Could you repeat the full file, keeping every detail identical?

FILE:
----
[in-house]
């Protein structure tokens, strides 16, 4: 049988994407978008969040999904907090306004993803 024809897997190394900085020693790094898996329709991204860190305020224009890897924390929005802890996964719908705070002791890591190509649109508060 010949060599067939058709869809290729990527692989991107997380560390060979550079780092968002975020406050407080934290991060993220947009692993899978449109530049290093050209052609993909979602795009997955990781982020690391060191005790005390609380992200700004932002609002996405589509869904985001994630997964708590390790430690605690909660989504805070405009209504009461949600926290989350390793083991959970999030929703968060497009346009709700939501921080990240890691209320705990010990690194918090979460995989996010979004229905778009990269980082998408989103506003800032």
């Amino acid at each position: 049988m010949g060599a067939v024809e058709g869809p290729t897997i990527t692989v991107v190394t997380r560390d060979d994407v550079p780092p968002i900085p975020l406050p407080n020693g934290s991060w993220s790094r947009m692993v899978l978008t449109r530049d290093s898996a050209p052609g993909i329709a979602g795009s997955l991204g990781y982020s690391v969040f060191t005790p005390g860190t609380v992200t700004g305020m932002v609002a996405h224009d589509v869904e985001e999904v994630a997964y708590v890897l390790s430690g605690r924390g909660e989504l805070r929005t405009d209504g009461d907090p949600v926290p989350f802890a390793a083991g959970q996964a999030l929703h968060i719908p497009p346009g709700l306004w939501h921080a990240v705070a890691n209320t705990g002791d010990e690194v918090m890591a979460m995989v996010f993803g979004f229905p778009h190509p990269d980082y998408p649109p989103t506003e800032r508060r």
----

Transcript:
[in-house]
């Protein structure tokens, strides 16, 4: 049988994407978008969040999904907090306004993803 024809897997190394900085020693790094898996329709991204860190305020224009890897924390929005802890996964719908705070002791890591190509649109508060 010949060599067939058709869809290729990527692989991107997380560390060979550079780092968002975020406050407080934290991060993220947009692993899978449109530049290093050209052609993909979602795009997955990781982020690391060191005790005390609380992200700004932002609002996405589509869904985001994630997964708590390790430690605690909660989504805070405009209504009461949600926290989350390793083991959970999030929703968060497009346009709700939501921080990240890691209320705990010990690194918090979460995989996010979004229905778009990269980082998408989103506003800032």
């Amino acid at each position: 049988m010949g060599a067939v024809e058709g869809p290729t897997i990527t692989v991107v190394t997380r560390d060979d994407v550079p780092p968002i900085p975020l406050p407080n020693g934290s991060w993220s790094r947009m692993v899978l978008t449109r530049d290093s898996a050209p052609g993909i329709a979602g795009s997955l991204g990781y982020s690391v969040f060191t005790p005390g860190t609380v992200t700004g305020m932002v609002a996405h224009d589509v869904e985001e999904v994630a997964y708590v890897l390790s430690g605690r924390g909660e989504l805070r929005t405009d209504g009461d907090p949600v926290p989350f802890a390793a083991g959970q996964a999030l929703h968060i719908p497009p346009g709700l306004w939501h921080a990240v705070a890691n209320t705990g002791d010990e690194v918090m890591a979460m995989v996010f993803g979004f229905p778009h190509p990269d980082y998408p649109p989103t506003e800032r508060r």